Potential applications of subseasonal-to-seasonal (S2S) predictions

White, Christopher J. and Carlsen, Henrik and Robertson, Andrew W. and Klein, Richard J.t. and Lazo, Jeffrey K. and Vitart, Frederic and Coughlan De Perez, Erin and Ray, Andrea J. and Murray, Virginia and Bharwani, Sukaina and Macleod, Dave and James, Rachel and Fleming, Lora and Morse, Andrew P. and Eggen, Bernd and Graham, Richard and Kjellström, Erik and Becker, Emily and Pegion, Kathleen V. and Holbrook, Neil J. and Mcevoy, Darryn and Depledge, Michael and Perkins-kirkpatrick, Sarah and Brown, Timothy J. and Street, Roger and Jones, Lindsey and Remenyi, Tomas A. and Hodgson-johnston, Indi and Buontempo, Carlo and Lamb, Rob and Meinke, Holger and Arheimer, Berit and Zebiak, Stephen E. (2017) Potential applications of subseasonal-to-seasonal (S2S) predictions. Meteorological Applications, 24 (3). pp. 315-325. ISSN 1350-4827

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While seasonal outlooks have been operational for many years, until recently the extended-range timescale referred to as subseasonal-to-seasonal (S2S) has received little attention. S2S prediction fills the gap between short-range weather prediction and long-range seasonal outlooks. Decisions in a range of sectors are made in this extended-range lead time; therefore, there is a strong demand for this new generation of forecasts. International efforts are under way to identify key sources of predictability, improve forecast skill and operationalize aspects of S2S forecasts; however, challenges remain in advancing this new frontier. If S2S predictions are to be used effectively, it is important that, along with science advances, an effort is made to develop, communicate and apply these forecasts appropriately. In this study, the emerging operational S2S forecasts are presented to the wider weather and climate applications community by undertaking the first comprehensive review of sectoral applications of S2S predictions, including public health, disaster preparedness, water management, energy and agriculture. The value of applications-relevant S2S predictions is explored, and the opportunities and challenges facing their uptake are highlighted. It is shown how social sciences can be integrated with S2S development, from communication to decision-making and valuation of forecasts, to enhance the benefits of ‘climate services’ approaches for extended-range forecasting. While S2S forecasting is at a relatively early stage of development, it is concluded that it presents a significant new window of opportunity that can be explored for application-ready capabilities that could allow many sectors the opportunity to systematically plan on a new time horizon.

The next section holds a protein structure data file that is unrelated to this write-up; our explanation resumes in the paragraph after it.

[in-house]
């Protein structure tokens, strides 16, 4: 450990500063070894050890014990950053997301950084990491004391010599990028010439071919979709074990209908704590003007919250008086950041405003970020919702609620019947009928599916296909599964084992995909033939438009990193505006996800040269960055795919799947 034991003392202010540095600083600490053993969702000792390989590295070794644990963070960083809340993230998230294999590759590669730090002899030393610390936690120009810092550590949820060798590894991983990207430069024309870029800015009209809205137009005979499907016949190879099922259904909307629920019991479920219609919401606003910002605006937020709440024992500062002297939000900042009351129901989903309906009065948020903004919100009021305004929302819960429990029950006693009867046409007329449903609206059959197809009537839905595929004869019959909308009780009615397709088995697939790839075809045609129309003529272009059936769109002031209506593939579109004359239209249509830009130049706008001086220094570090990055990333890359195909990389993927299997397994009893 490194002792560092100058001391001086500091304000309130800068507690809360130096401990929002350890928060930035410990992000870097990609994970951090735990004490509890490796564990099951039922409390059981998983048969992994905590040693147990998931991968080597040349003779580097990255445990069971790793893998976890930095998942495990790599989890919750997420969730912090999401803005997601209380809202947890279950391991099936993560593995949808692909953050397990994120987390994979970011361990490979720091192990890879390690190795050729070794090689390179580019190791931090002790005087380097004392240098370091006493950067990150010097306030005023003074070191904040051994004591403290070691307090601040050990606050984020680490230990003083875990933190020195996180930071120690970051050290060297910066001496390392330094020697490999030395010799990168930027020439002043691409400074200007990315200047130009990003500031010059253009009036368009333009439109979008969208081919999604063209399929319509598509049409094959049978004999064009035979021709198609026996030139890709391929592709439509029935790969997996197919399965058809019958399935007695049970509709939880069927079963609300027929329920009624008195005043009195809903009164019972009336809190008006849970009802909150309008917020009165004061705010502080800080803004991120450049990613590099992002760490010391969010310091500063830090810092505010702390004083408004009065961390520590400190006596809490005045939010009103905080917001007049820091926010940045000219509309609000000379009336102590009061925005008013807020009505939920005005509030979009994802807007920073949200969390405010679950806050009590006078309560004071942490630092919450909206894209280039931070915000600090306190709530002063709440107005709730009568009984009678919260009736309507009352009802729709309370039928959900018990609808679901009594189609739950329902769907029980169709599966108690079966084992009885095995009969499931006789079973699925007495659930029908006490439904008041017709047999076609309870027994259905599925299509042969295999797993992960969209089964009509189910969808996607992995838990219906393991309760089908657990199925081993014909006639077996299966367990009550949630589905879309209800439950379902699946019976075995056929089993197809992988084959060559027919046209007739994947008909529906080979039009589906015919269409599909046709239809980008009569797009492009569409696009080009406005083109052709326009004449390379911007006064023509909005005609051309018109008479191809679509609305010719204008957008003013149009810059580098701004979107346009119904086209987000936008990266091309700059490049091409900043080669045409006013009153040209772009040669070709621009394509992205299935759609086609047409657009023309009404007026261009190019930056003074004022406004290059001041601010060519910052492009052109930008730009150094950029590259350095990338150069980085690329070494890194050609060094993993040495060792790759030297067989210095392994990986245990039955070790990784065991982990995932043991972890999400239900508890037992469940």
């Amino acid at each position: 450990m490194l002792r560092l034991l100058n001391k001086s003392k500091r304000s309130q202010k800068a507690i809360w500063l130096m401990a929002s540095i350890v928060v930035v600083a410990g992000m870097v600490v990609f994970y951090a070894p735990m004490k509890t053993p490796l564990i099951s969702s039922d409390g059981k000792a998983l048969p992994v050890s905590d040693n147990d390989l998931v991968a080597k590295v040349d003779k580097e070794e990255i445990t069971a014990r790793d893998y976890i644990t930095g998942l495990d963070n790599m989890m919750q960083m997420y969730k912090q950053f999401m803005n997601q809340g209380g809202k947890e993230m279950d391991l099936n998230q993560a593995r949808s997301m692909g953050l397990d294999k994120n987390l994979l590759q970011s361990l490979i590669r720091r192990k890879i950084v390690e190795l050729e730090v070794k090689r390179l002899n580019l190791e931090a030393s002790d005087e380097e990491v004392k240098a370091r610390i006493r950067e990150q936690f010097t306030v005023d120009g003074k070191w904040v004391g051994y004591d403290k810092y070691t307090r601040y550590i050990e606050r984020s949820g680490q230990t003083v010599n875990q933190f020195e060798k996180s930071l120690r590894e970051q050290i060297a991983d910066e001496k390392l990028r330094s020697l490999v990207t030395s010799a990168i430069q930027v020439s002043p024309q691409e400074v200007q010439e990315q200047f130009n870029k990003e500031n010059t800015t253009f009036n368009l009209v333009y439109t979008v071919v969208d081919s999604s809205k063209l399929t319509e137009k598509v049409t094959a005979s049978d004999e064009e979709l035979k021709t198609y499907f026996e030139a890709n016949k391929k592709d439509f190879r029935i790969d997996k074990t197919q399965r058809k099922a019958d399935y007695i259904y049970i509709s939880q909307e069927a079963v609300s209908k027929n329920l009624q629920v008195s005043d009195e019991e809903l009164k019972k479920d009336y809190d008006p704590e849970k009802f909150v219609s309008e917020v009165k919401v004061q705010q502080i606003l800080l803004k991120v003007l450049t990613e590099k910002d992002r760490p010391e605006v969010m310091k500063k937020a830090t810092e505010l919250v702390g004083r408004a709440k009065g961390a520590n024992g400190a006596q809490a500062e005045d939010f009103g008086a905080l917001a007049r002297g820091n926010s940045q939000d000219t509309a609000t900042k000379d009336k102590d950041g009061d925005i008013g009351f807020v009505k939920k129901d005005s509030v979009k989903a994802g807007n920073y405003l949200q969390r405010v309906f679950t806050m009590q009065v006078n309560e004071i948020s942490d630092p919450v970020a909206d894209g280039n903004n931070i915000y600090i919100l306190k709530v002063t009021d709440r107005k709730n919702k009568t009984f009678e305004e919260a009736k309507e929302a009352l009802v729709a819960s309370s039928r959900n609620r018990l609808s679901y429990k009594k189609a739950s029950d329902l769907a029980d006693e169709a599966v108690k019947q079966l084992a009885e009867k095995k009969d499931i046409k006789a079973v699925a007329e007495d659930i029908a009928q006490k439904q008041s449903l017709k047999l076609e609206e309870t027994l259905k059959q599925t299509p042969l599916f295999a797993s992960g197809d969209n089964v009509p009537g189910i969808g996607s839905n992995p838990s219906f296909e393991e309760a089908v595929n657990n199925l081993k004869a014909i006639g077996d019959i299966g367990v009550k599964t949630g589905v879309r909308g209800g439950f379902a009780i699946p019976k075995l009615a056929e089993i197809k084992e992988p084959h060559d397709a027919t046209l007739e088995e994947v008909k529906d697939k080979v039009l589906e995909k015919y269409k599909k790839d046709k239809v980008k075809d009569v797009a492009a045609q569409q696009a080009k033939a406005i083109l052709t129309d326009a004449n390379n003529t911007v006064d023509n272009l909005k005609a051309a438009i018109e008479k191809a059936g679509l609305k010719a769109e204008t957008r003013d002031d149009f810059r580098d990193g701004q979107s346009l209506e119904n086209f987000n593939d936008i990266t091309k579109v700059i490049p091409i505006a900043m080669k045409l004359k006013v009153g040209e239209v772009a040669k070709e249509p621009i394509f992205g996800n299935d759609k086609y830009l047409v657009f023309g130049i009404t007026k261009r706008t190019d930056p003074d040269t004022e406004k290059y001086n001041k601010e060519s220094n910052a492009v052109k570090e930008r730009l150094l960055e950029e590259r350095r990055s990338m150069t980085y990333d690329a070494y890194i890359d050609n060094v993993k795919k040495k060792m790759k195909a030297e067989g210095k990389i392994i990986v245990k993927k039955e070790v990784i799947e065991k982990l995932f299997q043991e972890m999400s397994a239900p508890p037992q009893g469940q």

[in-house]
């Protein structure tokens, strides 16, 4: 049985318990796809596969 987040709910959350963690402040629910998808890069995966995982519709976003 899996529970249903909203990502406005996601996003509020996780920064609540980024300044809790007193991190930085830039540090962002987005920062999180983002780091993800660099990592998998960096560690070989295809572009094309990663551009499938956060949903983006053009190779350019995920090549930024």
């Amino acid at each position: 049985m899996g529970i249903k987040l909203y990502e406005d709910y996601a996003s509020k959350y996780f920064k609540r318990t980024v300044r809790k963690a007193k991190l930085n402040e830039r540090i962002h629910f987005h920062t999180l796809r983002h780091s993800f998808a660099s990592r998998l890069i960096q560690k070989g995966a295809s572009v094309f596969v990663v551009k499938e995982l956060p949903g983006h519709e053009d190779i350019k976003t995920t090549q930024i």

Item Type:
Journal Article
Journal or Publication Title:
Meteorological Applications
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This is the peer reviewed version of the following article: White, C. J., Carlsen, H., Robertson, A. W., Klein, R. J.T., Lazo, J. K., Kumar, A., Vitart, F., Coughlan de Perez, E., Ray, A. J., Murray, V., Bharwani, S., MacLeod, D., James, R., Fleming, L., Morse, A. P., Eggen, B., Graham, R., Kjellström, E., Becker, E., Pegion, K. V., Holbrook, N. J., McEvoy, D., Depledge, M., Perkins-Kirkpatrick, S., Brown, T. J., Street, R., Jones, L., Remenyi, T. A., Hodgson-Johnston, I., Buontempo, C., Lamb, R., Meinke, H., Arheimer, B. and Zebiak, S. E. (2017), Potential applications of subseasonal-to-seasonal (S2S) predictions. Met. Apps, 24: 315–325. doi:10.1002/met.1654 which has been published in final form at http://onlinelibrary.wiley.com/doi/10.1002/met.1654/abstract This article may be used for non-commercial purposes in accordance With Wiley Terms and Conditions for self-archiving.
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26 Apr 2017 11:04
Last Modified:
15 Sep 2023 00:34